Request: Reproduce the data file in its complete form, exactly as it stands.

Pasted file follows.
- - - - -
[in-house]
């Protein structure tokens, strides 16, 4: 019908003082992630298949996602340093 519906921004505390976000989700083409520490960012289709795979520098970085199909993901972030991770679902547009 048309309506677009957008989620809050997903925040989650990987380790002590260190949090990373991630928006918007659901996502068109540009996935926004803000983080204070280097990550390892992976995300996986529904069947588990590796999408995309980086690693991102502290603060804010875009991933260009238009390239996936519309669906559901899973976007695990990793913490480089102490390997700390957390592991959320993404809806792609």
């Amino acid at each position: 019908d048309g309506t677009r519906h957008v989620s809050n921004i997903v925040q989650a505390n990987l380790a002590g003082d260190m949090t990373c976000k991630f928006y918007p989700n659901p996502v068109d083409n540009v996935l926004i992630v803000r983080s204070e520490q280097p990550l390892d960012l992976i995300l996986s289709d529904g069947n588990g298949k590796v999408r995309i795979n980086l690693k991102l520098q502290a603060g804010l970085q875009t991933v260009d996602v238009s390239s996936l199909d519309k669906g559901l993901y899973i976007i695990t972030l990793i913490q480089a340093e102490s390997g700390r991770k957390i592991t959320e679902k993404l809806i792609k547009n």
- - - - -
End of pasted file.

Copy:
[in-house]
């Protein structure tokens, strides 16, 4: 019908003082992630298949996602340093 519906921004505390976000989700083409520490960012289709795979520098970085199909993901972030991770679902547009 048309309506677009957008989620809050997903925040989650990987380790002590260190949090990373991630928006918007659901996502068109540009996935926004803000983080204070280097990550390892992976995300996986529904069947588990590796999408995309980086690693991102502290603060804010875009991933260009238009390239996936519309669906559901899973976007695990990793913490480089102490390997700390957390592991959320993404809806792609």
């Amino acid at each position: 019908d048309g309506t677009r519906h957008v989620s809050n921004i997903v925040q989650a505390n990987l380790a002590g003082d260190m949090t990373c976000k991630f928006y918007p989700n659901p996502v068109d083409n540009v996935l926004i992630v803000r983080s204070e520490q280097p990550l390892d960012l992976i995300l996986s289709d529904g069947n588990g298949k590796v999408r995309i795979n980086l690693k991102l520098q502290a603060g804010l970085q875009t991933v260009d996602v238009s390239s996936l199909d519309k669906g559901l993901y899973i976007i695990t972030l990793i913490q480089a340093e102490s390997g700390r991770k957390i592991t959320e679902k993404l809806i792609k547009n």